Issue December 15, 2010

Hunger strike

Donations up as number of needy hits four-year high

More working families in the region are going hungry and making the tough choice between eating and paying bills.

In 2009, Dare to Care served 192,000 people in the nonprofit’s service area, which includes Louisville Metro, six counties in Kentucky and five in Southern Indiana, an increase of 67 percent over the last four years.

That number “correlates pretty closely to the downturn in the economy,” says Brian Riendeau, Dare to Care’s executive director.

According to a study published earlier this year by Feeding America, an umbrella network of food banks in which Dare to Care is a member, one out of every four children under age 5 in Dare to Care’s service area is at risk for lacking enough food to live a normal, healthy life. The numbers for adults are only slightly better — one out of six risks going hungry.

“That number is consistent across the state and across the country,” Riendeau says.

In polling people who receive donated food, Riendeau says Dare to Care is talking to a greater number of families with two-parent households where both parents work.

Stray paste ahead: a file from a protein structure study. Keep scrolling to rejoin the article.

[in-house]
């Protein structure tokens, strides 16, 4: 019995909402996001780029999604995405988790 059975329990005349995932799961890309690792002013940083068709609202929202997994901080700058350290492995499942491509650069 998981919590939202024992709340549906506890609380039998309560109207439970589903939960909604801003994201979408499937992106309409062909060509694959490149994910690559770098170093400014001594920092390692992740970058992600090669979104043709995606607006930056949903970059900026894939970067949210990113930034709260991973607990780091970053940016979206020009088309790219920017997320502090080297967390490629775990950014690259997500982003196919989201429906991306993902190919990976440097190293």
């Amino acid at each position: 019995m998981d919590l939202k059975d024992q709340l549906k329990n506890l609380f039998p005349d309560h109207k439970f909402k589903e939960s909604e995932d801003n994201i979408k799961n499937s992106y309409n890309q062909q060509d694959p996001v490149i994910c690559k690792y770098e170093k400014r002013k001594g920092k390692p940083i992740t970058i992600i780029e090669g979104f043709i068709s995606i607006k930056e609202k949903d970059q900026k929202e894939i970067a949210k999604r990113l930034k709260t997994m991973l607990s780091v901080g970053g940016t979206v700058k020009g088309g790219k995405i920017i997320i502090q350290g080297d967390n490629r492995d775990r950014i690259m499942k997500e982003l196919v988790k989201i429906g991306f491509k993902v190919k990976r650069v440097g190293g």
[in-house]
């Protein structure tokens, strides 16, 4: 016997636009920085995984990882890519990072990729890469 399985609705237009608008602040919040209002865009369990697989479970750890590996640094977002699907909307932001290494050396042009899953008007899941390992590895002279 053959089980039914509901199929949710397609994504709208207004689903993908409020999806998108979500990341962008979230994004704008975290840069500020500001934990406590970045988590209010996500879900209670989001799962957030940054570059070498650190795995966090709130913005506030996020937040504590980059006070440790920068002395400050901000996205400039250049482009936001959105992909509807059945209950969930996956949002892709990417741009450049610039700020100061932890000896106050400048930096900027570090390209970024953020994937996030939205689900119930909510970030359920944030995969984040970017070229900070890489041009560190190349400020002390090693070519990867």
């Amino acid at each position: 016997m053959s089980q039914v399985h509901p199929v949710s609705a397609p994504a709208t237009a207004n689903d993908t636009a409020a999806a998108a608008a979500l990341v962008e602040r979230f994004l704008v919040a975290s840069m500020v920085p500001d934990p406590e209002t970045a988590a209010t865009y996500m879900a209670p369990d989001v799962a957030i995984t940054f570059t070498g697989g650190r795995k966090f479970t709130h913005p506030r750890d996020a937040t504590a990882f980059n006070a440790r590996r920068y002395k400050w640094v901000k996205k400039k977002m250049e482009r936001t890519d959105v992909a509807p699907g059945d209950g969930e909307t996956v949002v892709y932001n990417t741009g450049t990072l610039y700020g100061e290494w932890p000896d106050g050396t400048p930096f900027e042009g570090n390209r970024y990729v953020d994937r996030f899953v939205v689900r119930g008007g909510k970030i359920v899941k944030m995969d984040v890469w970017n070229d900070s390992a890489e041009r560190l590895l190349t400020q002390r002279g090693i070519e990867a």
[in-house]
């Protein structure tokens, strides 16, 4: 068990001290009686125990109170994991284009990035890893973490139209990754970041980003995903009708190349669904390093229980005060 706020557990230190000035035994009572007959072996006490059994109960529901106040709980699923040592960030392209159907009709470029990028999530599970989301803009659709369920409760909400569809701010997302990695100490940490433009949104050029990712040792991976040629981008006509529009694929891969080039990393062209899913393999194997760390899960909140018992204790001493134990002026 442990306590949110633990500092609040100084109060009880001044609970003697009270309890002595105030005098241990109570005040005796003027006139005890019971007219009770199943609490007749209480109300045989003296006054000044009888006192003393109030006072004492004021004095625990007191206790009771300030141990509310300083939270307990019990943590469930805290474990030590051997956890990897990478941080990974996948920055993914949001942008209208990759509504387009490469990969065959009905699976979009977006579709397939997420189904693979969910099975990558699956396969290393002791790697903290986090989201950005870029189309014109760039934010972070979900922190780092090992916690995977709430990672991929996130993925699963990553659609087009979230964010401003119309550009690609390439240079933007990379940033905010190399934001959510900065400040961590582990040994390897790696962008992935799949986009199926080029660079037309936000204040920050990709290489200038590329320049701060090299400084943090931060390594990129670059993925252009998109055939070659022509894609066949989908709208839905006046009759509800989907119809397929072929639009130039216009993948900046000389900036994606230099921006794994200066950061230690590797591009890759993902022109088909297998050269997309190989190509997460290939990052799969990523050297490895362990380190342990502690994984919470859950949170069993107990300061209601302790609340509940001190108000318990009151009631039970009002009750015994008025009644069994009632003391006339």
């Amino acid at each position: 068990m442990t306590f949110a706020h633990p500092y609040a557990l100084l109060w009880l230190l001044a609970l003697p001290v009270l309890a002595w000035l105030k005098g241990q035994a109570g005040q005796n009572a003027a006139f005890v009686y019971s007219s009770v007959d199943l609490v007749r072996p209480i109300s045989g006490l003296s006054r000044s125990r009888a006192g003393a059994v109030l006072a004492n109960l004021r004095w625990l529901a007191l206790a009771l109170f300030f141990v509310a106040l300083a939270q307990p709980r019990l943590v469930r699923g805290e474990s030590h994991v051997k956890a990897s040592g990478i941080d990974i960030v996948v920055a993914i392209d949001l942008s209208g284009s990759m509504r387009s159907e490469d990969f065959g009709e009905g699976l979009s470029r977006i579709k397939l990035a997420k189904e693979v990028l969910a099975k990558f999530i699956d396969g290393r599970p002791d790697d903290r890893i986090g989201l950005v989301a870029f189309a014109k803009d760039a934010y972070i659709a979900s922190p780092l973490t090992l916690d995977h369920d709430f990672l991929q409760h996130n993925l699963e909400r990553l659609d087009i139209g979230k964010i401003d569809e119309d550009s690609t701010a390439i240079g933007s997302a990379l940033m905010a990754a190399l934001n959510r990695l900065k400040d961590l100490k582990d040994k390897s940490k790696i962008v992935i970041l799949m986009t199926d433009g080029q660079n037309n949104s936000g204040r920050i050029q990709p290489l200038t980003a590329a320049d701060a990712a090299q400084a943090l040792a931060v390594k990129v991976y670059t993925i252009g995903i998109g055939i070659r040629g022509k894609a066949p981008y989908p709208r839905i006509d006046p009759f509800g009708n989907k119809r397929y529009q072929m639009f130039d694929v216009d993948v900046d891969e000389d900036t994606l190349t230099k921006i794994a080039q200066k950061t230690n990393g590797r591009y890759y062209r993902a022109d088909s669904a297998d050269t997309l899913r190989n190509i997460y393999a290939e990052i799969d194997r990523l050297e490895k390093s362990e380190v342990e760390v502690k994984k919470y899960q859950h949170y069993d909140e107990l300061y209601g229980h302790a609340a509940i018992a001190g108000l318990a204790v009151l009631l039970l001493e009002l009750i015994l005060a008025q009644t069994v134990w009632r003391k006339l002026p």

“When times are good, if you’re working two jobs, you can pay the rent, you can make your car payment, you can buy your groceries,” he says. “If you happen to have your hours cut back or you lose one of your jobs — you’re 30 days away from having to make a tough choice. The good news is, so far, the community has responded.”

Food drives organized by Jefferson County Public Schools, Boy Scouts of America and public radio station WFPK make up 10 percent of the food donated to Dare to Care. Thirty percent comes from manufacturers and retailers like Kroger, Wal-Mart, Target and Kellogg’s, and another third comes from the U.S. Department of Agriculture’s commodity program. “We try not to depend on any one source of food,” Riendeau says.

Cash works as well as Campbell’s Soup. Last year, Dare to Care spent almost a million dollars buying food from places like Gordon Food Service, which has a distribution center in Simpsonville, Ky. For every dollar that is donated, Riendeau says, the agency can provide four meals.

With 9 percent of Americans unemployed, and predictions of a slow economic recovery, Riendeau is quick to point out that hunger has been, and will likely remain, a year-round concern.

“We’re not out of the woods yet.”

 

WFPK Dare to Care Foodraiser
with Bobby Bare Jr. & Jukebox the Ghost

Saturday, Dec. 18
Headliners Music Hall • 1386 Lexington Road • 584-8088
www.daretocare.org
$10; 8 p.m.
(Dare to Care says the following are in high demand:
cereal, peanut butter, pasta and pasta sauce.)